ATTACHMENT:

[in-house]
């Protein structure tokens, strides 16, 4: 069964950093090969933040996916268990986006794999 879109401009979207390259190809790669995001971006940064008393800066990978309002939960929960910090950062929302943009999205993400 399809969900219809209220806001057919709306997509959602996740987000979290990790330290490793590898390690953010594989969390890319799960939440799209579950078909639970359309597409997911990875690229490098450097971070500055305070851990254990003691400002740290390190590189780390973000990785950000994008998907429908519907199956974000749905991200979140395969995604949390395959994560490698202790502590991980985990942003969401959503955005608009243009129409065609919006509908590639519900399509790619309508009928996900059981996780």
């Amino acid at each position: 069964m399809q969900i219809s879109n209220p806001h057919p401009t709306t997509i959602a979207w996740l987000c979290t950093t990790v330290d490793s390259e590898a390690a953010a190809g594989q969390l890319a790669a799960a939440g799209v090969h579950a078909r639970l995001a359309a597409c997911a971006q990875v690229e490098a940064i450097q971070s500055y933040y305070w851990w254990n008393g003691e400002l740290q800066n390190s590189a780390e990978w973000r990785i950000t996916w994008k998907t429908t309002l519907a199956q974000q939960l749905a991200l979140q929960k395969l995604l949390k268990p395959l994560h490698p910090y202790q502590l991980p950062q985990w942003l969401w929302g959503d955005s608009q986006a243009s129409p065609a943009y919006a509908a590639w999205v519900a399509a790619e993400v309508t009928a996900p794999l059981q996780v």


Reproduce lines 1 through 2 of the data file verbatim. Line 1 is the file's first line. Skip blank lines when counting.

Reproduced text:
[in-house]
């Protein structure tokens, strides 16, 4: 069964950093090969933040996916268990986006794999 879109401009979207390259190809790669995001971006940064008393800066990978309002939960929960910090950062929302943009999205993400 399809969900219809209220806001057919709306997509959602996740987000979290990790330290490793590898390690953010594989969390890319799960939440799209579950078909639970359309597409997911990875690229490098450097971070500055305070851990254990003691400002740290390190590189780390973000990785950000994008998907429908519907199956974000749905991200979140395969995604949390395959994560490698202790502590991980985990942003969401959503955005608009243009129409065609919006509908590639519900399509790619309508009928996900059981996780």